What to do if a Contract is Lost or Destroyed?
Sometimes it happens that a contract gets lost or is destroyed. The contract might not be filed properly among your business records, or the contracts might have not been boxed up during the most recent relocation, or the box went missing or there was a fire or flood. So, what happens when a contract goes missing or is destroyed?
Legally speaking, not too much “happens” if a contract is lost or destroyed. A missing or destroyed contract is still enforceable under California law. The main legal effect is with respect to what evidence must be shown in court if there is a lawsuit over a breach of the contract. In general, if the contract is not lost, a copy of the contract is presented to the court. If the contract is lost and all copies are also lost, then other forms of evidence must be used to prove what was written in the contract.
Before the litigation stage, there are several preventative measures that should be taken. First, it is wise to have a good contract management system. This can be a simple as a spreadsheet that lists the various contracts into which your business has entered. A contract management system can ensure good tracking of contracts and can be a helpful guide to locating missing contracts. Second, it is a good business practice to scan the originals of important contracts and store them electronically. Under the California Evidence Code, §§ 1552-53, electronic copies of documents like contracts are presumed to be valid and can be used if the original signed copies are lost or missing. Furthermore, make more than one copy of the scans. Of course, the electronic copies should be stored separately from the original paper contracts. Third, it is useful to have your trusted San Diego corporate attorney keep copies of important contracts, particularly if they were subject to significant negotiation and revisions.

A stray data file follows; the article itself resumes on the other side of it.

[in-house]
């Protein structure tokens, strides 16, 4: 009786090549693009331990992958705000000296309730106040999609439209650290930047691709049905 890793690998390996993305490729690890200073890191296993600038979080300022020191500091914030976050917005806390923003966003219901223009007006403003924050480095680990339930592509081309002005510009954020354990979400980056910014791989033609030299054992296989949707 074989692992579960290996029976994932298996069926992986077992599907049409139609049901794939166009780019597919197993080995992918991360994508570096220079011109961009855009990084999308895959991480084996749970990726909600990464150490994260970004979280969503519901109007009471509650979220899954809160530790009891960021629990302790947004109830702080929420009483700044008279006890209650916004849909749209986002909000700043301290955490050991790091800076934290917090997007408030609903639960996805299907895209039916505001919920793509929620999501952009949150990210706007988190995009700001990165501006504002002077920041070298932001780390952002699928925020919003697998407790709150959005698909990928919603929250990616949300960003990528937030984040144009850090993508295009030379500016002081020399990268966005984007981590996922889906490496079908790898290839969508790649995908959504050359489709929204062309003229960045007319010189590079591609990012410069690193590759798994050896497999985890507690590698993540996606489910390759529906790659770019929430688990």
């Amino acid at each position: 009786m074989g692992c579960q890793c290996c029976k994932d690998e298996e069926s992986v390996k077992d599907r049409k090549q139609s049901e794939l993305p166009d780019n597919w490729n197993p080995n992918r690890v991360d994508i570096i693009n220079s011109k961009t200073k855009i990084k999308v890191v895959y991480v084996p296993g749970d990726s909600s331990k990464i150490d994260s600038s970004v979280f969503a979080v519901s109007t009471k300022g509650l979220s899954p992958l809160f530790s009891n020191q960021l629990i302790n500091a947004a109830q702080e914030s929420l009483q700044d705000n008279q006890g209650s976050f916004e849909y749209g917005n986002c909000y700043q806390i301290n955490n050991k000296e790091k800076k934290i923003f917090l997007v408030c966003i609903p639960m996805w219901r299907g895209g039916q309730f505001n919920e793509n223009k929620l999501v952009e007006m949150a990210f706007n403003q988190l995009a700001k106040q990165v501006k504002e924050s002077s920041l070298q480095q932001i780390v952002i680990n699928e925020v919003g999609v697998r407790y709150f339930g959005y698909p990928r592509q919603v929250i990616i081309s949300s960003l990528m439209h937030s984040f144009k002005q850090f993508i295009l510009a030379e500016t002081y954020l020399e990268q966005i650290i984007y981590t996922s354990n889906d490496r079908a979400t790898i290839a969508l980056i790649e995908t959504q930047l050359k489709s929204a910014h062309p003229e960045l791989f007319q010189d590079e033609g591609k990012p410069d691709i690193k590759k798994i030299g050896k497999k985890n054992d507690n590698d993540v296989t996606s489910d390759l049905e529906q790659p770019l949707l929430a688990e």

Aside from prevention, if you discover that certain contracts have been lost, you might be able to obtain duplicate originals or copies from your contracting partners. If litigation has already begun, there are legal mechanisms for requiring that the other party produce true and accurate copies.
The most difficult situation of lost/destroyed contracts is where the original contract and all copies have been lost or destroyed. In general, under what is called the “Best Evidence Rule,” the original signed contract is the evidence that should be presented to the court if there is a lawsuit. However, where the “otherwise admissible original” is unavailable, certain “secondary evidence” is allowed. Secondary evidence would include unsigned and/or partial copies. See Cal. Evid. Code, §§1520-23. Finally, if there are no copies or partial copies, then the evidence rules allow for oral testimony with respect to what the contract said and the use of similar contracts (if any). For example, if you use a template or form contract that is substantially similar to the one that has been lost, it is possible to use that template/form as part of your evidence for what was contained in the missing contract. If the other side disagrees, they will have to present counter-evidence and testimony that the contract was not similar to the template/form being presented.
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For more information, call experienced business attorney Michael Leonard, Esq., of San Diego Corporate Law. Call Mr. Leonard at (858) 483-9200 or contact him via email. Mr. Leonard has been named a “Rising Star” four years running by SuperLawyers.com and “Best of the Bar” by the San Diego Business Journal. Mr. Leonard’s law practice is focused on business, transactional, and corporate matters and he proudly provides legal services to business owners in San Diego and the surrounding communities. Like us on Facebook.